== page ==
Have you ever finished a meal and felt like you overdid it a bit? Perhaps the food was so delicious that you had to eat every. last. bite. Or maybe you were out with friends and in enjoying the company, you ate more than you were hungry for. Or perhaps, you were stressed about work/relationships/finances, aka life, and you mindlessly ate your stress away.
Whatever the reason, you're not alone. We've all walked away from the table at one time or another feeling uncomfortably stuffed.
Video of the Day
But if your inclination is to overcorrect your "mistake" with a detox or cleanse, we're here to let you know there are healthier (both physically and mentally) approaches you can take to feel better and get back on track. Here are five to try.
1. Stop the Negative Self-Talk
Have you ever heard the saying, "You are your own worst enemy?" Negative self-talk is a prime example. Self-talk means the thoughts that are constantly running through your head, and those thoughts can either be positive or negative. According to the Mayo Clinic, engaging in the latter — with thoughts like, "I can't believe I did this again," or "I'm so weak" and so on — may have a negative affect on your health and stress levels.
Instead, give your thoughts a "PR makeover" by reframing them with a positive spin (think: "I'm glad I got to experience that delicious meal," or "I had a great time catching up with my friends"). Another way to look at it: Ask yourself if this is the way you would talk to a friend or loved one. (The answer is likely no.) Practicing gratitude and being gentle with yourself also helps promote positive self-talk.
2. Drink Lots of Water
OK, so you're likely already feeling stuffed to the max, but drinking water after a large meal can actually help to speed things along digestion-wise. According to the National Health Service, drinking fluids with a meal helps to keep things moving through your GI tract and may help prevent constipation, especially if your meal included high-fiber foods.
Caffeinated and carbonated drinks aren't recommended because they could make things worse — so stick to water.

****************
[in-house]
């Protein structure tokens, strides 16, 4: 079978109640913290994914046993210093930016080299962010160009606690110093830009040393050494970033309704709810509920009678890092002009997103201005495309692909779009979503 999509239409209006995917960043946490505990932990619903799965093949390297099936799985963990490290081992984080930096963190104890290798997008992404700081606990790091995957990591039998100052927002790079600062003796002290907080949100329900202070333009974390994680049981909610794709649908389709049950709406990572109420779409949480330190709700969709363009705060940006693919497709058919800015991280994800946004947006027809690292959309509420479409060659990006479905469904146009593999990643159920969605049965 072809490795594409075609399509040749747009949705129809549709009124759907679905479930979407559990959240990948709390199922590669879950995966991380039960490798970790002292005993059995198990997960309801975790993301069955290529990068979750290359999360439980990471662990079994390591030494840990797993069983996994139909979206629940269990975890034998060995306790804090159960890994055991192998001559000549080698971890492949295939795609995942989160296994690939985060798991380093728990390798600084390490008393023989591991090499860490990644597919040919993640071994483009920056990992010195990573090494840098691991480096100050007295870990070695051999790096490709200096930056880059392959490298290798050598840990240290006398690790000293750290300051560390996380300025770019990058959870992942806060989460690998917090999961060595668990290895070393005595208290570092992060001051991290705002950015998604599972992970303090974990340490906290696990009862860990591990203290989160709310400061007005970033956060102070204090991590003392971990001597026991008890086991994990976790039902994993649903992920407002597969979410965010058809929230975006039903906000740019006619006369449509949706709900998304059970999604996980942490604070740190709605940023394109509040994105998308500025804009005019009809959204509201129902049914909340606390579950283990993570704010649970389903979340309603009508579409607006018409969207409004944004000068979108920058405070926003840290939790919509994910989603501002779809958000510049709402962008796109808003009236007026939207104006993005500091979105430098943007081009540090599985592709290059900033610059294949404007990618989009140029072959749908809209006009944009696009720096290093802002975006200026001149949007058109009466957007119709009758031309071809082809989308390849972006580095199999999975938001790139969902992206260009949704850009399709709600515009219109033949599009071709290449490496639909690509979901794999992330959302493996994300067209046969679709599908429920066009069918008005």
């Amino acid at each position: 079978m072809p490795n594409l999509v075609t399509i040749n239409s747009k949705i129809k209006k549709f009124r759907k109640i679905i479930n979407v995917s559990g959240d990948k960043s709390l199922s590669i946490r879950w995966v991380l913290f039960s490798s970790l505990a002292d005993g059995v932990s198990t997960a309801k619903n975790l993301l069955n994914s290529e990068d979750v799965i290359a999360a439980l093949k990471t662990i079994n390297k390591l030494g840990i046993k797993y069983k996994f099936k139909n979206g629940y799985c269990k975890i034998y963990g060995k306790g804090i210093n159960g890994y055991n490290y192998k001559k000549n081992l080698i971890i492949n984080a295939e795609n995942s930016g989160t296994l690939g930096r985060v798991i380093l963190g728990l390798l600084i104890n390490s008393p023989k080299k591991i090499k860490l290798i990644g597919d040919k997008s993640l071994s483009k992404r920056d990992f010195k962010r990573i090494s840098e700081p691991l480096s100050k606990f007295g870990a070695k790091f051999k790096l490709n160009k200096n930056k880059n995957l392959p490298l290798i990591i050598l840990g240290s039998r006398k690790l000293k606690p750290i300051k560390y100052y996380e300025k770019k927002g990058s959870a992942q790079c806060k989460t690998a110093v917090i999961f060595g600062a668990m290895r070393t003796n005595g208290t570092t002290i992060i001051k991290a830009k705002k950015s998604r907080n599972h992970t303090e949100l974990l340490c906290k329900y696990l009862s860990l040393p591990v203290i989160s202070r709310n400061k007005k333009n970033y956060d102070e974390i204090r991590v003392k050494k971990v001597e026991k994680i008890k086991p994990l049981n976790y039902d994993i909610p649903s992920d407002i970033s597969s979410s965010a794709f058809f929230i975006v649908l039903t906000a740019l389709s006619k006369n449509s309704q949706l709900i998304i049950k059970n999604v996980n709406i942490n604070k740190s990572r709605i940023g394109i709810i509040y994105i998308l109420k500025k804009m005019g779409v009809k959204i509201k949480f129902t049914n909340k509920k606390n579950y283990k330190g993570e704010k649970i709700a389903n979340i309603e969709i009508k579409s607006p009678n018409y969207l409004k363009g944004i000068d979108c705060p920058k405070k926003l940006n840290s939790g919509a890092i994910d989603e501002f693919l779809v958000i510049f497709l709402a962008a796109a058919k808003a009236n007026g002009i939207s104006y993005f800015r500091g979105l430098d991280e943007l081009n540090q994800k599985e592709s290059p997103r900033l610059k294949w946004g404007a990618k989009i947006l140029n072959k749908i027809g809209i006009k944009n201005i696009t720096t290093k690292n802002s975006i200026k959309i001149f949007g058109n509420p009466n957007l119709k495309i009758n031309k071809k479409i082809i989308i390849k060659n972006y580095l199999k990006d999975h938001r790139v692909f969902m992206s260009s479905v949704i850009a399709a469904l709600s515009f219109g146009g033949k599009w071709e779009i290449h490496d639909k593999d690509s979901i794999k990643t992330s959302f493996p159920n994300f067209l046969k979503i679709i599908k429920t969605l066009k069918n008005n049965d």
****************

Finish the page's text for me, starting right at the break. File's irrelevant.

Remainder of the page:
3. Take a Walk
While we're taught not to exercise after eating — and for good reason — have you ever taken a walk post-meal and noticed that it actually feels good? Taking a leisurely stroll after you nosh may help you feel a little less stuffed sooner.
Indeed, even a slow walk (2.5 miles per hour) can increase the speed of digestion, or how quickly food leaves the stomach, according to an old but well-referenced March 2008 study in the Journal of Gastroenterology and Liver Diseases.
What didn't improve the situation was common post-meal traditions like drinking espresso or digestifs — the researchers concluded that these did not accelerate digestion.
4. Plan to Eat More Fiber at Your Next Meal
Once you've digested your large meal (and drank some water and quieted the negative self-talk) and are ready for your next one, focus on getting in fiber. This nutrient helps your body naturally "detox," which is why you don't actually need to go on one of those extreme detox diets.
A November 2016 study published in Advances in Nutrition determined that fiber helps our liver and kidneys to do one of their primary jobs — filter and remove waste from our body. When we eat fiber, it has a positive effect on our gut, one of which includes helping "good" bacteria grow. These good bacteria help improve the gut barrier function, which in turn protects our liver and kidneys from bad bacteria, so they are able to focus on their other priorities.
5. Take a Yoga Class
OK, so don't do this immediately following a meal, but getting in a yoga session soon after could help ease bloating and indigestion. Yoga may also be used as a preventative measure since it's been shown to help decrease stress levels and binge eating, which often go hand in hand.
An August 2009 study published in Complementary Therapies in Medicine found that following a 12-week yoga program reduced binge eating in those who have the disorder. Yoga has also been shown to reduce cortisol levels, a marker for stress, as reflected in a three-month trial published July 2013 in Indian Journal of Psychiatry.
Here's Why You Don't Need to 'Detox'
Overeating at a meal, or over the weekend, or over the course of a week or so, like on a vacation or over the holidays, doesn't call for a detox, "reset" or cleanse. Oftentimes, people equate detoxing with weight loss, or as a way to correct any "wrongdoing" or to get quick results.
But our bodies are natural detoxifiers. We remove waste and toxins every single day through sweat, bowel movements and urine. We can help our body by limiting what we're putting into it, but this doesn't call for a juice cleanse or a combo of water, lemon juice, cayenne and a dash of maple syrup.
Instead, plan healthy meals that focus on whole foods, especially fibrous foods like fruits, vegetables, whole grains and legumes. Eating fiber-filled foods help your liver and kidneys focus on their roles — filtering and removing waste and toxins from your body.
- Mayo Clinic: "Positive Thinking: Stop Negative Self-Talk to Reduce Stress"
- National Health Service: "Good Foods to Help Your Digestion"
- Advances in Nutrition: "Impact of Dietary Fibers on Nutrient Management and Detoxification Organs: Gut, Liver, and Kidneys"
- Journal of Gastroenterology and Liver Diseases: "Postprandial Walking but not Consumption of Alcoholic Digestifs or Espresso Accelerates Gastric Emptying in Healthy Volunteers"
- Complementary Therapies in Medicine: "Yoga as a Treatment for Binge Eating Disorder: A Preliminary Study"
- Indian Journal of Psychiatry: "Cortisol and Antidepressant Effects of Yoga"